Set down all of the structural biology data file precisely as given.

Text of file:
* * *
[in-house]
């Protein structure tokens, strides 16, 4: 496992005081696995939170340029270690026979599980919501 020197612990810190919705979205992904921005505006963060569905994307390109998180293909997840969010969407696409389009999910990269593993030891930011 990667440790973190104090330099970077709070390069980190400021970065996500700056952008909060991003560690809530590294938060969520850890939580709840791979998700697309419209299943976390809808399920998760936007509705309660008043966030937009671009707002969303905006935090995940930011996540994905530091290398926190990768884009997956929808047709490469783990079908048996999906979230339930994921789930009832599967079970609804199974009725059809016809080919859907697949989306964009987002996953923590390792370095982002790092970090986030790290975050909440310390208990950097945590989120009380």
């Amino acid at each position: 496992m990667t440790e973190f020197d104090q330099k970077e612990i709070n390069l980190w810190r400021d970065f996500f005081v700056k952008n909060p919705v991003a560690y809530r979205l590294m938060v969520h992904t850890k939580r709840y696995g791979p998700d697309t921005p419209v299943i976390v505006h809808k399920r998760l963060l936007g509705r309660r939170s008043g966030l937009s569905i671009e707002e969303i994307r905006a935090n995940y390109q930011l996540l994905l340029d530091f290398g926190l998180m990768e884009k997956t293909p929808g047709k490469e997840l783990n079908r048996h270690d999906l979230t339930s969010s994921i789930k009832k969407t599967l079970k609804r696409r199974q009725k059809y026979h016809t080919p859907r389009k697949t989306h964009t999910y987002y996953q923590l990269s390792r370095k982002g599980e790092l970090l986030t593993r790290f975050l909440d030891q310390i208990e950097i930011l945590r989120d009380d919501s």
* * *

[in-house]
């Protein structure tokens, strides 16, 4: 496992005081696995939170340029270690026979599980919501 020197612990810190919705979205992904921005505006963060569905994307390109998180293909997840969010969407696409389009999910990269593993030891930011 990667440790973190104090330099970077709070390069980190400021970065996500700056952008909060991003560690809530590294938060969520850890939580709840791979998700697309419209299943976390809808399920998760936007509705309660008043966030937009671009707002969303905006935090995940930011996540994905530091290398926190990768884009997956929808047709490469783990079908048996999906979230339930994921789930009832599967079970609804199974009725059809016809080919859907697949989306964009987002996953923590390792370095982002790092970090986030790290975050909440310390208990950097945590989120009380």
């Amino acid at each position: 496992m990667t440790e973190f020197d104090q330099k970077e612990i709070n390069l980190w810190r400021d970065f996500f005081v700056k952008n909060p919705v991003a560690y809530r979205l590294m938060v969520h992904t850890k939580r709840y696995g791979p998700d697309t921005p419209v299943i976390v505006h809808k399920r998760l963060l936007g509705r309660r939170s008043g966030l937009s569905i671009e707002e969303i994307r905006a935090n995940y390109q930011l996540l994905l340029d530091f290398g926190l998180m990768e884009k997956t293909p929808g047709k490469e997840l783990n079908r048996h270690d999906l979230t339930s969010s994921i789930k009832k969407t599967l079970k609804r696409r199974q009725k059809y026979h016809t080919p859907r389009k697949t989306h964009t999910y987002y996953q923590l990269s390792r370095k982002g599980e790092l970090l986030t593993r790290f975050l909440d030891q310390i208990e950097i930011l945590r989120d009380d919501s």